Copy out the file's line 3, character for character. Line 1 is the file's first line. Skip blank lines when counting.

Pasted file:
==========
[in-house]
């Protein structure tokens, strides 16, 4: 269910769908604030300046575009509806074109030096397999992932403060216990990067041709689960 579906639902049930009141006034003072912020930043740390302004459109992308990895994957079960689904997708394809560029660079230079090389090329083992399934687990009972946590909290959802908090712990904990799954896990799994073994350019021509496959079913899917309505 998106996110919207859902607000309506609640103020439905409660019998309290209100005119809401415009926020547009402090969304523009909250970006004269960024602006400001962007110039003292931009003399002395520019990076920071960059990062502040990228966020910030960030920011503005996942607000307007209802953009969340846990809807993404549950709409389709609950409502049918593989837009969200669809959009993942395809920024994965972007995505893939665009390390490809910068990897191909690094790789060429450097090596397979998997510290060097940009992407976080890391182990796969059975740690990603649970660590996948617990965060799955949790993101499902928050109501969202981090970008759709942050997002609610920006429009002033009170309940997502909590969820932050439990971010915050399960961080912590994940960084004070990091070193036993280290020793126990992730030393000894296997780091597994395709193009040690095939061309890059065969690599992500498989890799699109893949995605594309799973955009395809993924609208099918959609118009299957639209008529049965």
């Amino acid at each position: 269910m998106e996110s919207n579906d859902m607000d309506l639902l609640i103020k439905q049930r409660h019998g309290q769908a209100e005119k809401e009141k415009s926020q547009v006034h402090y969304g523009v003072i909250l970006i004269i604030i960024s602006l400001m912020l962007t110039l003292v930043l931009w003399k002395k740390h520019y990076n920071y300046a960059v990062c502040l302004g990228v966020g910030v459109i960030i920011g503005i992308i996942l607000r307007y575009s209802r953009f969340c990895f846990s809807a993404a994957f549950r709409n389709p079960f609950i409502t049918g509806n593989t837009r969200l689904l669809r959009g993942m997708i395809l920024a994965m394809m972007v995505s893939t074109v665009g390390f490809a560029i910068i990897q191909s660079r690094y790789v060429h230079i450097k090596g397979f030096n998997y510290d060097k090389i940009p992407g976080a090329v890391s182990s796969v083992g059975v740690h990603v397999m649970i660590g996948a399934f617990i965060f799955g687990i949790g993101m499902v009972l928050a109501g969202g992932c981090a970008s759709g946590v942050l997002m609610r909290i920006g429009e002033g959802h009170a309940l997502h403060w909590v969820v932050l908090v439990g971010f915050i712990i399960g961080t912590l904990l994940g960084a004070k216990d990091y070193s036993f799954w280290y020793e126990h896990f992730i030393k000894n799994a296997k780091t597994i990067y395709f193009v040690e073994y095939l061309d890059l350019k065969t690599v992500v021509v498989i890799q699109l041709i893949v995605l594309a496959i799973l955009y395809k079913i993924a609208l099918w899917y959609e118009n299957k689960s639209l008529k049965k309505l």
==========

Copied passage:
């Amino acid at each position: 269910m998106e996110s919207n579906d859902m607000d309506l639902l609640i103020k439905q049930r409660h019998g309290q769908a209100e005119k809401e009141k415009s926020q547009v006034h402090y969304g523009v003072i909250l970006i004269i604030i960024s602006l400001m912020l962007t110039l003292v930043l931009w003399k002395k740390h520019y990076n920071y300046a960059v990062c502040l302004g990228v966020g910030v459109i960030i920011g503005i992308i996942l607000r307007y575009s209802r953009f969340c990895f846990s809807a993404a994957f549950r709409n389709p079960f609950i409502t049918g509806n593989t837009r969200l689904l669809r959009g993942m997708i395809l920024a994965m394809m972007v995505s893939t074109v665009g390390f490809a560029i910068i990897q191909s660079r690094y790789v060429h230079i450097k090596g397979f030096n998997y510290d060097k090389i940009p992407g976080a090329v890391s182990s796969v083992g059975v740690h990603v397999m649970i660590g996948a399934f617990i965060f799955g687990i949790g993101m499902v009972l928050a109501g969202g992932c981090a970008s759709g946590v942050l997002m609610r909290i920006g429009e002033g959802h009170a309940l997502h403060w909590v969820v932050l908090v439990g971010f915050i712990i399960g961080t912590l904990l994940g960084a004070k216990d990091y070193s036993f799954w280290y020793e126990h896990f992730i030393k000894n799994a296997k780091t597994i990067y395709f193009v040690e073994y095939l061309d890059l350019k065969t690599v992500v021509v498989i890799q699109l041709i893949v995605l594309a496959i799973l955009y395809k079913i993924a609208l099918w899917y959609e118009n299957k689960s639209l008529k049965k309505l």